The narrator of "Anguiano" warns readers that the owner of a certain religious store is a “crab ass.” In need of a Virgen de Guadalupe statue one day, she knocks on his shop door and sees him sitting in the dark, ignoring her. When he finally opens up, he looks at her like she’s “one of those ladies from the Cactus Hotel […] com[ing] to rob him.” Once inside, the narrator has trouble deciding what to buy. Interrupting her decision, the owner approaches, saying, “I can see you’re not going to buy anything.” In response, she says, “I just need a little more time to think.” Unconvinced, the owner replies, “[…] you just go across the street to the church to think—you’re just wasting my time and yours thinking here.” Disgusted, the narrator yearns to tell him to go to hell, but decides not to, figuring “he’s already headed there” anyway.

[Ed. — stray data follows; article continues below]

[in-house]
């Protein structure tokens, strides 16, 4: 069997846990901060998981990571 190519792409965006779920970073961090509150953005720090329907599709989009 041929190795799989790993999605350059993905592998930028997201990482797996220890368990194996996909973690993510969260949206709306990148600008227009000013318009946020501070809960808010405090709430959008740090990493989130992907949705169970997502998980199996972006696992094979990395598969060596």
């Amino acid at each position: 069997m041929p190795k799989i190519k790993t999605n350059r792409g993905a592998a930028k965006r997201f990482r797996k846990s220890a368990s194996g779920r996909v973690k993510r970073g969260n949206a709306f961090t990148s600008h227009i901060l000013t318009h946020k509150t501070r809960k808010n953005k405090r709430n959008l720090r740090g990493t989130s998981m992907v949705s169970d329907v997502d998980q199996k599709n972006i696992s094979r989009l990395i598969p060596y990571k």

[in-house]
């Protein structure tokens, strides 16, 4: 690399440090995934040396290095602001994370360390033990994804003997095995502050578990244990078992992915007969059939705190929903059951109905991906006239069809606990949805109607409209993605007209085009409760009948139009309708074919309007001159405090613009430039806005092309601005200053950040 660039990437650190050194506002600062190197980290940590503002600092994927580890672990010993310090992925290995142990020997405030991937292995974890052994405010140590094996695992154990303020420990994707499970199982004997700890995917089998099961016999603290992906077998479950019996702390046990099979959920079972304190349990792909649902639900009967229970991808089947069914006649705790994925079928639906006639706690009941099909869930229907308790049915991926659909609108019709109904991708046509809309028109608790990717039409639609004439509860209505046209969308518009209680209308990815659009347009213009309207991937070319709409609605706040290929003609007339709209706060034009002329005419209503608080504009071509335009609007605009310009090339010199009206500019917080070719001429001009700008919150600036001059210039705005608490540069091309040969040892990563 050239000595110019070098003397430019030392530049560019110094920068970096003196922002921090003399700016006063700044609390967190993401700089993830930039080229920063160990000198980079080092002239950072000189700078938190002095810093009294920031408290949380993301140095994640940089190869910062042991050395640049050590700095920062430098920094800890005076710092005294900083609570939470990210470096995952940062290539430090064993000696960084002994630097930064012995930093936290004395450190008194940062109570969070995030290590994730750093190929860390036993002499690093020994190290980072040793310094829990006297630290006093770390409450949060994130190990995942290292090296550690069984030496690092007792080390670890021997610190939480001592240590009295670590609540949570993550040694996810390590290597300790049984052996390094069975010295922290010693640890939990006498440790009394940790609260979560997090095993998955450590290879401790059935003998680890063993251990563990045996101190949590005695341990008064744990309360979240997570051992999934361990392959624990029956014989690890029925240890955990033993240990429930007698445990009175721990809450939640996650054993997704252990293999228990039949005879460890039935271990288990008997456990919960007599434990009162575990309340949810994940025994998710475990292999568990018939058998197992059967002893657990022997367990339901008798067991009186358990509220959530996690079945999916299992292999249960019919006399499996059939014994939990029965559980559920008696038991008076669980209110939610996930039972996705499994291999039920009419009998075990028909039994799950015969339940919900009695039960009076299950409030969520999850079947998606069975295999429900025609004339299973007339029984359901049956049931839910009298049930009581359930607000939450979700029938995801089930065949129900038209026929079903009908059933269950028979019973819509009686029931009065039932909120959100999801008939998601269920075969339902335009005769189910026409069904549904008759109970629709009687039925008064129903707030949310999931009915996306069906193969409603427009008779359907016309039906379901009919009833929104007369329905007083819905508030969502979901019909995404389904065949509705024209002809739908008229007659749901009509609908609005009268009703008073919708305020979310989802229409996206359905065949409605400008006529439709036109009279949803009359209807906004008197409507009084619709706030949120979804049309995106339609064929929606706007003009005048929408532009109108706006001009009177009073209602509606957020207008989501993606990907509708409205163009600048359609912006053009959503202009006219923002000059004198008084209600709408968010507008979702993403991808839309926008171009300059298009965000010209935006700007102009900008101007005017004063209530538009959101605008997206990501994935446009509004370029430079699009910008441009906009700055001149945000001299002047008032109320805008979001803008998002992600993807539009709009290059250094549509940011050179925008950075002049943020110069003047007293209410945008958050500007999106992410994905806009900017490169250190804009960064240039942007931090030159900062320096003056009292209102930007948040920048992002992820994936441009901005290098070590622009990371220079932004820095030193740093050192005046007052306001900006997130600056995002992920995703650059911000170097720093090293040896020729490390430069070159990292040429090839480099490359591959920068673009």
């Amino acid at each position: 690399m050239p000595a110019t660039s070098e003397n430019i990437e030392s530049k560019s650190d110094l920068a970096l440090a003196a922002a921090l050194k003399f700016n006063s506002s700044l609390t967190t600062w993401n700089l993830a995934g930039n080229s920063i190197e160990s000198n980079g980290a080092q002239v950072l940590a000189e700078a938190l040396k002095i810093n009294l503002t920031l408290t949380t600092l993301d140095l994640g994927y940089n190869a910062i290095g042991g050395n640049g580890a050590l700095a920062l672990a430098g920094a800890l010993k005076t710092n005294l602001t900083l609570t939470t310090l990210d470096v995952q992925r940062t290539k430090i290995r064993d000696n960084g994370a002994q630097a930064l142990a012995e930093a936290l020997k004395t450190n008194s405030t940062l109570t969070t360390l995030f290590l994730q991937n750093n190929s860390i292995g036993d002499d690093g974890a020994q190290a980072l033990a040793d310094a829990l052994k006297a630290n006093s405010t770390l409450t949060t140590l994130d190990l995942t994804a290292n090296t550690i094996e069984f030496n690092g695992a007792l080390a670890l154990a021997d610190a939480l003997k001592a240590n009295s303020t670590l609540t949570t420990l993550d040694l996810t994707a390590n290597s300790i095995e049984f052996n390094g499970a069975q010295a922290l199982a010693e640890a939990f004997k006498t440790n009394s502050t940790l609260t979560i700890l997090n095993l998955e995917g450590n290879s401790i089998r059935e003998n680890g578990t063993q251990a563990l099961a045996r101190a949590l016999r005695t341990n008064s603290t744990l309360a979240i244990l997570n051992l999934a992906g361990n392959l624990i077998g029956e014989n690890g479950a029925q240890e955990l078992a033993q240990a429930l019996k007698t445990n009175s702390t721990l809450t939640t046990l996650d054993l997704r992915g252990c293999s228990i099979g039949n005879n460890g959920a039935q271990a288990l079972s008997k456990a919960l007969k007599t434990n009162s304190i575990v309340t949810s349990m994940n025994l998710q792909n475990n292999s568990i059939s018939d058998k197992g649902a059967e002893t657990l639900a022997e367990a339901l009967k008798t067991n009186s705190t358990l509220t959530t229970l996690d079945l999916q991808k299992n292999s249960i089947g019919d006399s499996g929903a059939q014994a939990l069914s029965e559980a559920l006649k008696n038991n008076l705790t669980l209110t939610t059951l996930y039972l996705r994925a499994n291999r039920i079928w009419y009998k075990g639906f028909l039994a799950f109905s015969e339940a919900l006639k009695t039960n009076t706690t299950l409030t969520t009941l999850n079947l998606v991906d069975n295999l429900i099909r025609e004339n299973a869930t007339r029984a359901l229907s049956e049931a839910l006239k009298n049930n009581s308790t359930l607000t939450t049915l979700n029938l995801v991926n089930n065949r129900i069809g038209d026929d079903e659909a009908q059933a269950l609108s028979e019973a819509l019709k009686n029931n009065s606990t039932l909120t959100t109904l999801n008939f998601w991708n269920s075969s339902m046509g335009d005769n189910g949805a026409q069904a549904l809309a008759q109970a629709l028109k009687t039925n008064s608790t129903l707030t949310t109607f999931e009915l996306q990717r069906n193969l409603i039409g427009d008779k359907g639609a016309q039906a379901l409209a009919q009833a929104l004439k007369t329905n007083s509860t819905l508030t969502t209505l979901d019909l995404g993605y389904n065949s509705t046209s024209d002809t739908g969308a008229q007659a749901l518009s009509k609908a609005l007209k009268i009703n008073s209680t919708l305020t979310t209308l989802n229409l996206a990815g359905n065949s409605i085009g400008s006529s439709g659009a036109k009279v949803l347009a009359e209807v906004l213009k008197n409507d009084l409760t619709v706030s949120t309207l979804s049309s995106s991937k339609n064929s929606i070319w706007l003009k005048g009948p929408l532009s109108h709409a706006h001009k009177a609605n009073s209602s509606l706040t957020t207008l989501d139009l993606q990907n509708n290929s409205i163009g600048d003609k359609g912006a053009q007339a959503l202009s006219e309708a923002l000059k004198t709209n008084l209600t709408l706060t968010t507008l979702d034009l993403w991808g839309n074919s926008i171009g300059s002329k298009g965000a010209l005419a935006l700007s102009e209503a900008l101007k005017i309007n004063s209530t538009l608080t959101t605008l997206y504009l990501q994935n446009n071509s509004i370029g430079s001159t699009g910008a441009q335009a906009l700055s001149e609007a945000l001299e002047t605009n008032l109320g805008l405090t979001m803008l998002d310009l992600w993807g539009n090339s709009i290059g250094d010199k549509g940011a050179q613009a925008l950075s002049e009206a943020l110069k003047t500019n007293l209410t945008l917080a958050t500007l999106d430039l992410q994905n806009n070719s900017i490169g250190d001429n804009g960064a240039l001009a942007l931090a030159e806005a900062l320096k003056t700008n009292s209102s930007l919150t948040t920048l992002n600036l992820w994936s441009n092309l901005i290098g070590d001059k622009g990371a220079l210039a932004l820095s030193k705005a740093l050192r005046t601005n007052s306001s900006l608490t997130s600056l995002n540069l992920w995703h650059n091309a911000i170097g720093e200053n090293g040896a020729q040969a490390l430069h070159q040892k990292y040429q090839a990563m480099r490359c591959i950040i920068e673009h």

This story centers around the narrator’s rage at the fact that Anguiano dares to pass judgment about her based on her looks. Because she doesn’t provide a description of herself to readers, it’s difficult to say why, exactly, Anguiano is so eager to banish her from the store, but the fact that he looks at her like she’s somebody from the Cactus Hotel suggests that he thinks she’s some sort of prostitute or drifter (since the narrator references the Cactus Hotel in such a negative way). Above all, his gruff attitude implies that he thinks only certain kinds of people belong in a religious store, and clearly the narrator doesn’t match the stereotype he has in mind. As such, this is a vignette about what it means to belong somewhere, and Cisneros proves that people often form their own opinions about what somebody else can or can’t be.